Chloé Rutzerveld got her start 3D printing layers of a support structure and an edible breeding ground, before moving on to making food.

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Maker Pro News: Data by the Kilobyte, Hearing Aid Hackers, and More

Maker professionals around the world are working to solve problems, whether it's addressing IoT connectivity or assisting pro-social hackers.

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Monday, 14 August 2017

Maker Spotlight: Shujan Bertrand

Shujane Bertrand first became an entrepreneur at 10. She started àplat to deliver meaningful experiences in food, wine, and gardening.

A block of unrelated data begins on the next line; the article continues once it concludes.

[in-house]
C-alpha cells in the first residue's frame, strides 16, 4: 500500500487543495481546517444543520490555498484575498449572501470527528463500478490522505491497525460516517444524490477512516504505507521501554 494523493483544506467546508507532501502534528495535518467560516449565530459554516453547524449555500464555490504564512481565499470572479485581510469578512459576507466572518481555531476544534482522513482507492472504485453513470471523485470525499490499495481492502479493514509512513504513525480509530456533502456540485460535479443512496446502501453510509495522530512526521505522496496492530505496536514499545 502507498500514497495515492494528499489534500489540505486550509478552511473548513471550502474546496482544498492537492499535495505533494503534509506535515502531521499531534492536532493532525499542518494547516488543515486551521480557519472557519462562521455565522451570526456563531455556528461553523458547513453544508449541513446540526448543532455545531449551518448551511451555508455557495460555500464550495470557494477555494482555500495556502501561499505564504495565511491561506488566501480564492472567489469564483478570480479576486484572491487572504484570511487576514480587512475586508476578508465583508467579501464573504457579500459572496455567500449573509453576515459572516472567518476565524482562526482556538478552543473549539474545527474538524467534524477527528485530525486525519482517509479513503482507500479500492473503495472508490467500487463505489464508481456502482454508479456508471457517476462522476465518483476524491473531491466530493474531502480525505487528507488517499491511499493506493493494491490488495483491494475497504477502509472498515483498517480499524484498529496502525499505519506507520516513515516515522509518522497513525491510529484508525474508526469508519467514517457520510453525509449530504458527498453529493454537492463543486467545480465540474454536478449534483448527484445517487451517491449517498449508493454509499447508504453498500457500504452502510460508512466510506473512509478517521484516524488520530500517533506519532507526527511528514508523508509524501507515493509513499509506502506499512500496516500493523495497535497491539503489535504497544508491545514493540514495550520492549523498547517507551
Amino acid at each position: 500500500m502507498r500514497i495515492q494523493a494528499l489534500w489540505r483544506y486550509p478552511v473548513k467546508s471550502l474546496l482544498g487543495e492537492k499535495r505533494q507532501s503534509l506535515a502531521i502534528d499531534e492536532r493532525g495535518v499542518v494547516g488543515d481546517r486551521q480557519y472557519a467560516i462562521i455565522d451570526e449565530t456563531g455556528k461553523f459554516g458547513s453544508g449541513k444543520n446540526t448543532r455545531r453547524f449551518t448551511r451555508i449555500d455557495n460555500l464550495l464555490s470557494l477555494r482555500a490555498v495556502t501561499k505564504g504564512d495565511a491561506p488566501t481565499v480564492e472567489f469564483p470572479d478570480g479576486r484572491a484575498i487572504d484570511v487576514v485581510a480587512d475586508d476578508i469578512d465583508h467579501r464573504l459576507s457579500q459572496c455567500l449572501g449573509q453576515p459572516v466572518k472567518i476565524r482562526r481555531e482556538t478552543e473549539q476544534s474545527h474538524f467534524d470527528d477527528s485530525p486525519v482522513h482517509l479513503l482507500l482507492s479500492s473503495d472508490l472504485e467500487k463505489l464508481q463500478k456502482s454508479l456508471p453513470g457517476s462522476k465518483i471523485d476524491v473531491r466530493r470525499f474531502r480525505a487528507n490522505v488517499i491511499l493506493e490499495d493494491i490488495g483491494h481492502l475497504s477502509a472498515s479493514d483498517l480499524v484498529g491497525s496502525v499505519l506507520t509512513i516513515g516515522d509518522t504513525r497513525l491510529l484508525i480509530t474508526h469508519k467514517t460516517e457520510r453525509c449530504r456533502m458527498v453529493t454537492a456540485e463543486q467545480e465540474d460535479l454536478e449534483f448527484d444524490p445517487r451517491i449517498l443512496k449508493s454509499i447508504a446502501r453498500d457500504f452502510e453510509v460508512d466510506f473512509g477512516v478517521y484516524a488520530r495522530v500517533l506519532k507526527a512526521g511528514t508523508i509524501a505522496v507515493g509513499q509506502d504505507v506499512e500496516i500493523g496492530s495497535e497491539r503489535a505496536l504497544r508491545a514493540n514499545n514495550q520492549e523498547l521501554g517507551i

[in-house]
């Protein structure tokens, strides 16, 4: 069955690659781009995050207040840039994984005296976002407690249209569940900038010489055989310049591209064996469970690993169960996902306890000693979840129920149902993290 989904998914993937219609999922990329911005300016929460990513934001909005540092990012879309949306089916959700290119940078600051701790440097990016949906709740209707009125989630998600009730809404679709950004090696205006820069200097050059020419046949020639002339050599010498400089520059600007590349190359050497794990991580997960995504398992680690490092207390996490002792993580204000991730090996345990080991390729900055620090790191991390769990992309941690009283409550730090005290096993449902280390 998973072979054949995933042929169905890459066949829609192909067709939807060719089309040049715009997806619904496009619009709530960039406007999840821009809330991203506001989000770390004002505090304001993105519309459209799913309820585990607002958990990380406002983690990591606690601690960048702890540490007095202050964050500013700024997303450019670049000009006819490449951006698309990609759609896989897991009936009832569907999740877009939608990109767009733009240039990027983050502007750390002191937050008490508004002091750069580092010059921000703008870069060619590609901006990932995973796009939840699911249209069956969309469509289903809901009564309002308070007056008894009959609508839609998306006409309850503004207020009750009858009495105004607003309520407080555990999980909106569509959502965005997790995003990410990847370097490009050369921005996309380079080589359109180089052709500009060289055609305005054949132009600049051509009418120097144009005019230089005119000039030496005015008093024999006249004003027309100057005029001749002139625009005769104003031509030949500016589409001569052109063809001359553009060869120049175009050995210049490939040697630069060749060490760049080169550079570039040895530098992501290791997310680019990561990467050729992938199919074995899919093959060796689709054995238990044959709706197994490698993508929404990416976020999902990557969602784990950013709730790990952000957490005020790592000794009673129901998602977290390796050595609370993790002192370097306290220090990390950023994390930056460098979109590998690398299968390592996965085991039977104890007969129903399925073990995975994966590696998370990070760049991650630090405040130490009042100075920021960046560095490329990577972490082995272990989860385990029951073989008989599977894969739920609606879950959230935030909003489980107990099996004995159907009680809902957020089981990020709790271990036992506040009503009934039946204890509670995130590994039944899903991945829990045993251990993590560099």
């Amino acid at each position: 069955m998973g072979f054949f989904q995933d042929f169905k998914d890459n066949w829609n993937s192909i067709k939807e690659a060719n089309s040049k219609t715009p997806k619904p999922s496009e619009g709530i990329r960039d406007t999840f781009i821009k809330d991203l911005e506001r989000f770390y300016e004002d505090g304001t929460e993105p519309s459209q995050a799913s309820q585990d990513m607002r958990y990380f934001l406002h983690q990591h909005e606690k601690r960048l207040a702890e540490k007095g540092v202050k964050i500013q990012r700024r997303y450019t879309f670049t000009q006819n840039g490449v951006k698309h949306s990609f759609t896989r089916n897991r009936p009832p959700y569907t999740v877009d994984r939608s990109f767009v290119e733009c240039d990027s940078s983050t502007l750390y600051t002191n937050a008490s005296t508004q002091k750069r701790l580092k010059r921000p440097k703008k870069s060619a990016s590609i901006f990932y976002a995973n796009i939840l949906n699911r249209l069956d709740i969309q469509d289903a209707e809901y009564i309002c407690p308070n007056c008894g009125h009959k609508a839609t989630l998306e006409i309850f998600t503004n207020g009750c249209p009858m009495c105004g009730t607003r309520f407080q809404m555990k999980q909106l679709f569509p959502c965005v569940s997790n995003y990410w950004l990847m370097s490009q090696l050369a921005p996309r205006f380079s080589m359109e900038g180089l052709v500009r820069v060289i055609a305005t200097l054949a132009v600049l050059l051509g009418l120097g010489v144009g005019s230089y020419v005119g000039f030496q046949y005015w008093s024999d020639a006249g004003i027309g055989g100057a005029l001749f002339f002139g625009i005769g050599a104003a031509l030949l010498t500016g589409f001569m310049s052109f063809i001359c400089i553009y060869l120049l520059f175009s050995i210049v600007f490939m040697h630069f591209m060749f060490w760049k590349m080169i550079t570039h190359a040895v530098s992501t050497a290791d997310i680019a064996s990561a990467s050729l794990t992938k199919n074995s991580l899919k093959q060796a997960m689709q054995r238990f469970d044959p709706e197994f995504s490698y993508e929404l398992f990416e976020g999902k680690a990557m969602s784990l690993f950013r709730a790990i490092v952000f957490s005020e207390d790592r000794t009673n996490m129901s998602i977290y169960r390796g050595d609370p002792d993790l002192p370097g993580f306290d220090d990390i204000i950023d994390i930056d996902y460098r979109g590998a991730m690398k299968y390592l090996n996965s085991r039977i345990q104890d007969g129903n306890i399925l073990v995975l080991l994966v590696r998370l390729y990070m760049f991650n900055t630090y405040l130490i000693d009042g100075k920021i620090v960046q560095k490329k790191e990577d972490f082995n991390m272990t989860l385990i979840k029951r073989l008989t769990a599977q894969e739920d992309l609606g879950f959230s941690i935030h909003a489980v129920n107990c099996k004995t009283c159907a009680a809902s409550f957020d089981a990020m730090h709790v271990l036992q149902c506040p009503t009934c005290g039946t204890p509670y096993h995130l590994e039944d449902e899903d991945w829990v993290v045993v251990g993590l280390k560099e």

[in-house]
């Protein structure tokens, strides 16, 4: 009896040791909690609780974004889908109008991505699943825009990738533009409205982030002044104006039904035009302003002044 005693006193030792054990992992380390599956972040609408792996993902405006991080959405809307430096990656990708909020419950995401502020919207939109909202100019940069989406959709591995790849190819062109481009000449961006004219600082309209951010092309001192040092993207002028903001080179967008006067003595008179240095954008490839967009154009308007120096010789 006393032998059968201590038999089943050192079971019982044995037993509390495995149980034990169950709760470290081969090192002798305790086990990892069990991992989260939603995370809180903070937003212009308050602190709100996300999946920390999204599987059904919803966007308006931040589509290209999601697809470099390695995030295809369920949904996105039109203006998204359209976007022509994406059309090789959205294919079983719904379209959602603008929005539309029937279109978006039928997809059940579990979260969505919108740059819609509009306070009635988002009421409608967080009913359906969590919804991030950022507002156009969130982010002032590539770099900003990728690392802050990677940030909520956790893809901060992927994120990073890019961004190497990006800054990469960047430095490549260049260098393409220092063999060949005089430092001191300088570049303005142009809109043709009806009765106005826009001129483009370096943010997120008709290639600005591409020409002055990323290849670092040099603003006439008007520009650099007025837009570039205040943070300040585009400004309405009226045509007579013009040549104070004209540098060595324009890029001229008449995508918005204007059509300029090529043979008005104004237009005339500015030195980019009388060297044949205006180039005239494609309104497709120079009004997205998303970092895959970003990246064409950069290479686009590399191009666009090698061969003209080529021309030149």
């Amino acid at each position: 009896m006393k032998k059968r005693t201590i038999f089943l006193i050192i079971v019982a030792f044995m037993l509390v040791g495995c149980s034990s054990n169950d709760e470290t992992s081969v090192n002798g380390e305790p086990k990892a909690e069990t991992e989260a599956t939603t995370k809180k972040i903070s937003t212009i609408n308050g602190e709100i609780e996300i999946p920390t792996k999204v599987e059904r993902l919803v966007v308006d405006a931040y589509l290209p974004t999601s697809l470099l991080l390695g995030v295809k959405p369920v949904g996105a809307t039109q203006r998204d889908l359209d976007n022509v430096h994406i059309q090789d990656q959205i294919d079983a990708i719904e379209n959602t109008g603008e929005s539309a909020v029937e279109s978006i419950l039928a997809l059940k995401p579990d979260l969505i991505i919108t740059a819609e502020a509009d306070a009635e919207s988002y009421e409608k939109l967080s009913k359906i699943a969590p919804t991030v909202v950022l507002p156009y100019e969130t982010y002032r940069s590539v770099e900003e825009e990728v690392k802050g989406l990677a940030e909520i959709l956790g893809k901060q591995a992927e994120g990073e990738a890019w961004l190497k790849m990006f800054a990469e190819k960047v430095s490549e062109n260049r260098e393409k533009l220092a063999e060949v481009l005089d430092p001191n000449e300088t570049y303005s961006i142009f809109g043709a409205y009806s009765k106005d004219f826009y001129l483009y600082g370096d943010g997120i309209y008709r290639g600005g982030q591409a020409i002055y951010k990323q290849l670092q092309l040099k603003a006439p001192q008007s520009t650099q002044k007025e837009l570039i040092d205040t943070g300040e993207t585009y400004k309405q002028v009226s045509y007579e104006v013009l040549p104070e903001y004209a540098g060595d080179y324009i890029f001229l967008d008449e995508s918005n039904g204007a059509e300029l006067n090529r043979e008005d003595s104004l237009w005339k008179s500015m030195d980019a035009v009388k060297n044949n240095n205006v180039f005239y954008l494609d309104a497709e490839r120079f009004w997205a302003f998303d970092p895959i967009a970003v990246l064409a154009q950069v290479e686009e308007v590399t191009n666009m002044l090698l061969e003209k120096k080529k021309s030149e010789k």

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CNC Cut This Open Source Hexagonal Board Game

Pocket83's hexagonal board game can be played with up to three people, and can be crafted via a variety of methods.

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Sunday, 13 August 2017

This Week in Making: Sony’s New Dev Board, Continuous Belt Printers, and More

This week, "Handcrafted America" is back, a medical hack saves lives, we explore the pros and cons of continuous belt printing, and more.

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Saturday, 12 August 2017

Friday, 11 August 2017

Tips of the Week: DIY Paint Washes, Precise Measuring, Encouraging Others

This week's specials include how to save big money on paint washes, two great measuring tips, and how to close a hairline gap with a hammer rub.

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Should Your Project Have a Code of Conduct for Contributors? Yes